I really am not exaggerating when I make this proclamation: Mothers of Massive Resistance may be the most crucial book I have read this year. I am not joking, I swear. As a white woman, I have been working diligently to do my part in activism, namely, owning up to the ways in which white women have participated in the oppression and suppression of women of color. It’s unglamorous, introspective, and uncomfortable work, but it’s one of the most vital things I can do to make real progress and use my privilege to lift up people of color in this world. This is a book I discovered through Cannonball Read. I am actually going to link to ElCicco’s amazing and comprehensive review, because her analysis is incredible. I’ll be vague about plot in my own review, as a result, and focus mainly on my own reflections that came about from reading the book.
The only thing I can really add is: damn. White women have depended on whiteness as a means of protecting their fragile ecologies for a really long time. This is not unique to 2016 and beyond. It has always been there. It’s an inconvenient truth that I have shamefully not faced up to, and now I am staring at it after reading this book and wondering how I have participated in this lie throughout my life. Like I said, this book is uncomfortable, but McRae’s unflinching historical data-gathering and analysis is deeply necessary and cuts through a lot of myth-making about the South and white women in general. She also gets at the kind of internalized misogyny that drove so much of this myth-making.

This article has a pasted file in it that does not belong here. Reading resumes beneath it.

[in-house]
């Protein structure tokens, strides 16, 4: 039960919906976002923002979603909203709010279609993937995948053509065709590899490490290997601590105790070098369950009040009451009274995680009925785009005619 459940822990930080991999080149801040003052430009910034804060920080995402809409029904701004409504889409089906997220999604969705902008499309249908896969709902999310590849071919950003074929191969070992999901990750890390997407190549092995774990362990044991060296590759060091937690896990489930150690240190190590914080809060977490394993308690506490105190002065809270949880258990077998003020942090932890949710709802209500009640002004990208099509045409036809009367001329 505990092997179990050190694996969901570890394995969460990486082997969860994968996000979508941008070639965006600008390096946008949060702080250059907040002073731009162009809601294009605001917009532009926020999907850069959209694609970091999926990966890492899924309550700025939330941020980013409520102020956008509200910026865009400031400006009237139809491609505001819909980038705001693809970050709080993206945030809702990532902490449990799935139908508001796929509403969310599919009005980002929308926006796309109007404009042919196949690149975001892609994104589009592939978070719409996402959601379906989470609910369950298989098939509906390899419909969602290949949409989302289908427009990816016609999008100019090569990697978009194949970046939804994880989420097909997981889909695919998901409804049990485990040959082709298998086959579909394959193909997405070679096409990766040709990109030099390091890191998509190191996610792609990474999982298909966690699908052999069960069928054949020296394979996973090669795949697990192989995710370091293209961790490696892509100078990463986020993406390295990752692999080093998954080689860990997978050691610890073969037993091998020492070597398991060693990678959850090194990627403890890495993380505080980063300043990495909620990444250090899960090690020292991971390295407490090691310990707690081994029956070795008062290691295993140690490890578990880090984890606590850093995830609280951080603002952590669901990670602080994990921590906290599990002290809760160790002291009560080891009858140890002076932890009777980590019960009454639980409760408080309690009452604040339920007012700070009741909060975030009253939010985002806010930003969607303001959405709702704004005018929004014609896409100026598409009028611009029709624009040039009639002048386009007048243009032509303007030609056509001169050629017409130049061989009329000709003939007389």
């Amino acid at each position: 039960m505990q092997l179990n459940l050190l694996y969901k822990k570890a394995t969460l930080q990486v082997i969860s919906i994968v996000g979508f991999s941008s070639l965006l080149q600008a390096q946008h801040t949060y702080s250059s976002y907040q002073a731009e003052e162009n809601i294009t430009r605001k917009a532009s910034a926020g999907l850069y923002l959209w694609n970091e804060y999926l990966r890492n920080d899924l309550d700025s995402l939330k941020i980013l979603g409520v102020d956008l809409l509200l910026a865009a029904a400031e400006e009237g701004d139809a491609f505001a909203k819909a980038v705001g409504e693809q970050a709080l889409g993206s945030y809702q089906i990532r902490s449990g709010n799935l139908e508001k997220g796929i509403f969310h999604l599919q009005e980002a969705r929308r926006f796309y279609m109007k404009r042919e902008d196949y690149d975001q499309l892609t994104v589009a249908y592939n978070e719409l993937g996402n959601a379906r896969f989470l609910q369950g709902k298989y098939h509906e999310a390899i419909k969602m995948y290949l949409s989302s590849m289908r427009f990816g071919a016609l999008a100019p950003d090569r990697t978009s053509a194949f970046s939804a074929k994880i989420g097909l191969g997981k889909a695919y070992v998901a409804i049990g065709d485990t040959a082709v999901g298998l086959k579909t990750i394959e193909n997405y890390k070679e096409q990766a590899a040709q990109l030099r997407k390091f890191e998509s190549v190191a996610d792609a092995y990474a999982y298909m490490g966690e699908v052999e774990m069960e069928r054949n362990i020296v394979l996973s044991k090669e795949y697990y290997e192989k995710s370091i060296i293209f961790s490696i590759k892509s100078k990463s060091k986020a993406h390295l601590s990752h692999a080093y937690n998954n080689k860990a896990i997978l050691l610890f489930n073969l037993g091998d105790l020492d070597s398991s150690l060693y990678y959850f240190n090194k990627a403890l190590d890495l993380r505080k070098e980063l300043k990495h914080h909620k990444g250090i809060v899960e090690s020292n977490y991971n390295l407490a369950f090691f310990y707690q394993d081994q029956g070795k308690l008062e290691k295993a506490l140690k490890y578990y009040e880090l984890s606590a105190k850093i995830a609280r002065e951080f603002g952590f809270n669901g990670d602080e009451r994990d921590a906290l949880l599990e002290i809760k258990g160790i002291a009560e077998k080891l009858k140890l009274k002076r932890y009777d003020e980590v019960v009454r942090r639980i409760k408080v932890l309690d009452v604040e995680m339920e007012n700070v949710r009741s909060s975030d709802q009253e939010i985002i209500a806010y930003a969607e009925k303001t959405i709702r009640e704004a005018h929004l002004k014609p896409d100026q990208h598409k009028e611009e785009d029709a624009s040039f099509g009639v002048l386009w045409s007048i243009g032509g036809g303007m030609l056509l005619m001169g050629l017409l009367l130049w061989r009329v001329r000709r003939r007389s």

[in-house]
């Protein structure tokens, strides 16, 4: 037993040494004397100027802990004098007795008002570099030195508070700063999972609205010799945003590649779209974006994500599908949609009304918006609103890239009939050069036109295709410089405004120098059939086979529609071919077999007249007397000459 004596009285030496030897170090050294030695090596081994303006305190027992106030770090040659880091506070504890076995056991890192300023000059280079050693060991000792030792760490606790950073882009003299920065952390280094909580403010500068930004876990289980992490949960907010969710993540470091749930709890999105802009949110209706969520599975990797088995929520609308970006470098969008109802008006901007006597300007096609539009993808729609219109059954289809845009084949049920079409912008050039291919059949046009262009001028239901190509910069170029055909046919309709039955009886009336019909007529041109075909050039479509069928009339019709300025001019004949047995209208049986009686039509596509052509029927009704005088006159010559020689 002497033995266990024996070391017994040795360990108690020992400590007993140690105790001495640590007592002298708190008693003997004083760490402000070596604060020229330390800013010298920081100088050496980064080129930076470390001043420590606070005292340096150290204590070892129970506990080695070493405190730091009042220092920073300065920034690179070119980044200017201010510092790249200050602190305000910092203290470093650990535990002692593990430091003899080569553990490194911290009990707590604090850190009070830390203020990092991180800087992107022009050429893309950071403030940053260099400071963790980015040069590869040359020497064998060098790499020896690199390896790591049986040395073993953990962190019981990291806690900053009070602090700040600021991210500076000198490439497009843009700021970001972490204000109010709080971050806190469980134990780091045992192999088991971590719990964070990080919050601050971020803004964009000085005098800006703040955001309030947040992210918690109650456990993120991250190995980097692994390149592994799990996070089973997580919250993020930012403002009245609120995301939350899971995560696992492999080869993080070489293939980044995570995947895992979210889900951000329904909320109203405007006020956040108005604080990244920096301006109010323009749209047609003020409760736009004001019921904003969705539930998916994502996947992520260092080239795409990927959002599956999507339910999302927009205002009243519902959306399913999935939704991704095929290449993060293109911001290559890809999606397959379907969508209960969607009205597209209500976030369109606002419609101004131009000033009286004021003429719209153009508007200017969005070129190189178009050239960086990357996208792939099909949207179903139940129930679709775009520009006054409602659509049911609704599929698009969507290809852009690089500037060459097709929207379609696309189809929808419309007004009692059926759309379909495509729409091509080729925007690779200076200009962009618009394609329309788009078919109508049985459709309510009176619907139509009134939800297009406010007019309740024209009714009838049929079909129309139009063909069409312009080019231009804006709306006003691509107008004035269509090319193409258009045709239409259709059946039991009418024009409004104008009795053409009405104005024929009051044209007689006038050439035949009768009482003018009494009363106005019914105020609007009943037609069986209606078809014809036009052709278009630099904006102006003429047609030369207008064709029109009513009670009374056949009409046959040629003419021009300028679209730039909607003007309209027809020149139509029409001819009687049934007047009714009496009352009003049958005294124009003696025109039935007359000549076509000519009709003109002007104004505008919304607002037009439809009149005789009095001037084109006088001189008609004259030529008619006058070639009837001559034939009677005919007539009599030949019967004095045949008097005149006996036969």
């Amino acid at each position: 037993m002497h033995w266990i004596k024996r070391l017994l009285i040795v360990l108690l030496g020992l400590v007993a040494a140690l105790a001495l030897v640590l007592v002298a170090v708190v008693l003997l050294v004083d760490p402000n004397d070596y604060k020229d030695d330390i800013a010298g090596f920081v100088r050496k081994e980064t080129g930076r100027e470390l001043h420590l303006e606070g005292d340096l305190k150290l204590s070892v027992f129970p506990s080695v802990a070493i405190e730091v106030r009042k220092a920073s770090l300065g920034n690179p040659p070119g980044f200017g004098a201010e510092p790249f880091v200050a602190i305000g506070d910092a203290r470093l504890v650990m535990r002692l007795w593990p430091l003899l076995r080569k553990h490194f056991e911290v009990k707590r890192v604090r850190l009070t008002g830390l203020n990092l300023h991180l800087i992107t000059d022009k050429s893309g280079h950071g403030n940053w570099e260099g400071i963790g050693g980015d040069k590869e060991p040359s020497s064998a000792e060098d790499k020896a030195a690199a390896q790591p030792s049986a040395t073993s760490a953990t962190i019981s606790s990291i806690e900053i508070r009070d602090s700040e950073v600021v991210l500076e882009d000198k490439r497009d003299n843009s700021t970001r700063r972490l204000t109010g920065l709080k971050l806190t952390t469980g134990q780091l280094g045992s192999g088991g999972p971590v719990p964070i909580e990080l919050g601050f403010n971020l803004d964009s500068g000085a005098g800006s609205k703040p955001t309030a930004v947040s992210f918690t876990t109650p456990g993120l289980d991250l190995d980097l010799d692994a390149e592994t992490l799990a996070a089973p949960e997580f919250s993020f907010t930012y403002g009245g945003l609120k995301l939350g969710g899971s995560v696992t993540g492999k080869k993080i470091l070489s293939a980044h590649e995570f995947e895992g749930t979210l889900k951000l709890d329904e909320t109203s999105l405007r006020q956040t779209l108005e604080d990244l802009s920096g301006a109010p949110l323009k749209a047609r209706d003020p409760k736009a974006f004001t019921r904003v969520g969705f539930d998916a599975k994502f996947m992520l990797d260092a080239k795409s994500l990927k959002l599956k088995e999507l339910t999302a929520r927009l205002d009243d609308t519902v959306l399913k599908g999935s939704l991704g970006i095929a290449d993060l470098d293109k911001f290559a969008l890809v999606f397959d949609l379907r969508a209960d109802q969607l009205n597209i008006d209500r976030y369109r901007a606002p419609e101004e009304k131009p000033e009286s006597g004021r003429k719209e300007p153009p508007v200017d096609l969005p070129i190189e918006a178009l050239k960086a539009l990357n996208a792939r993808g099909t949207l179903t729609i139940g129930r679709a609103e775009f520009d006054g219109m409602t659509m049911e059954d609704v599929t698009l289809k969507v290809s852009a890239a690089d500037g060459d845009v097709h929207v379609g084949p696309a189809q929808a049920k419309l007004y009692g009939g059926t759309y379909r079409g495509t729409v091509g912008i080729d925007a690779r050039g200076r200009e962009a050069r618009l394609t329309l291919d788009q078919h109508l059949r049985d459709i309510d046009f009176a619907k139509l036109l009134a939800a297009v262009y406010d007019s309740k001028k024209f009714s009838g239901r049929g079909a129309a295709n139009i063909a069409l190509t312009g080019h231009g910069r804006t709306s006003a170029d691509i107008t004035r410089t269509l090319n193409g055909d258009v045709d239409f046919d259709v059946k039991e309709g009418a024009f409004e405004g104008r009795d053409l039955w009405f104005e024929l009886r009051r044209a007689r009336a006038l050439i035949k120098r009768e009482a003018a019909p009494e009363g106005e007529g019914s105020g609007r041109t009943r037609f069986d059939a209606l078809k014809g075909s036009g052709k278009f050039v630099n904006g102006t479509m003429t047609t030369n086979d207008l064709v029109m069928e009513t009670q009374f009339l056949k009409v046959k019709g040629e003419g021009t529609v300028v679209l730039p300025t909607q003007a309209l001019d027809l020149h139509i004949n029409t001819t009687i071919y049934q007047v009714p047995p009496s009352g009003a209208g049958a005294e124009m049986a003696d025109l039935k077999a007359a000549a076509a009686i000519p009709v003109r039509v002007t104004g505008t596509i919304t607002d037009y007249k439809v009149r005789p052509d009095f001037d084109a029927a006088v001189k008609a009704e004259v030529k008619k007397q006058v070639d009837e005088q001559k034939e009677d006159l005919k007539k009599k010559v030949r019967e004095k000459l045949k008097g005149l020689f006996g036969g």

I am recommending this book to everyone I know, because it caused me to rethink history in significant ways. That’s, to me, the sign of an effective, timely, and significant book. This is not easy reading—you may find yourself raging at things that women did to perpetuate the idea that segregation was good or excuses they made to separate their children from children of color. What I hope is that we use this book to educate ourselves and our communities to develop inclusive and integrated worlds that pull everyone up, not just our own families.